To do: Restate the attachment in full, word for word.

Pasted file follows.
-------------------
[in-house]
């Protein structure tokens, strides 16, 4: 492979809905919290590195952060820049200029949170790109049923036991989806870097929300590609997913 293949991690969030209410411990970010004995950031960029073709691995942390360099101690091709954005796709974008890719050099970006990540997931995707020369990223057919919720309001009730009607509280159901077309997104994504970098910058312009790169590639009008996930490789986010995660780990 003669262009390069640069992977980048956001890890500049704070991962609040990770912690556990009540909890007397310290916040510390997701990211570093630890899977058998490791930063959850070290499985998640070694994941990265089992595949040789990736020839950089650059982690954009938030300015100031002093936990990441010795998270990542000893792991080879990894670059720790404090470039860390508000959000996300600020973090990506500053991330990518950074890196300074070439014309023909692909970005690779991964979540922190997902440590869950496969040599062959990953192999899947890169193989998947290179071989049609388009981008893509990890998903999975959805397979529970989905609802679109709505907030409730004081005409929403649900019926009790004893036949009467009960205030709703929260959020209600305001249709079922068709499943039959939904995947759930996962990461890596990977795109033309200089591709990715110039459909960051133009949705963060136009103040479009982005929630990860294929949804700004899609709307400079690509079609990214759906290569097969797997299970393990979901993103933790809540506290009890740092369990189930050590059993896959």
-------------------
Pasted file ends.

[in-house]
């Protein structure tokens, strides 16, 4: 492979809905919290590195952060820049200029949170790109049923036991989806870097929300590609997913 293949991690969030209410411990970010004995950031960029073709691995942390360099101690091709954005796709974008890719050099970006990540997931995707020369990223057919919720309001009730009607509280159901077309997104994504970098910058312009790169590639009008996930490789986010995660780990 003669262009390069640069992977980048956001890890500049704070991962609040990770912690556990009540909890007397310290916040510390997701990211570093630890899977058998490791930063959850070290499985998640070694994941990265089992595949040789990736020839950089650059982690954009938030300015100031002093936990990441010795998270990542000893792991080879990894670059720790404090470039860390508000959000996300600020973090990506500053991330990518950074890196300074070439014309023909692909970005690779991964979540922190997902440590869950496969040599062959990953192999899947890169193989998947290179071989049609388009981008893509990890998903999975959805397979529970989905609802679109709505907030409730004081005409929403649900019926009790004893036949009467009960205030709703929260959020209600305001249709079922068709499943039959939904995947759930996962990461890596990977795109033309200089591709990715110039459909960051133009949705963060136009103040479009982005929630990860294929949804700004899609709307400079690509079609990214759906290569097969797997299970393990979901993103933790809540506290009890740092369990189930050590059993896959």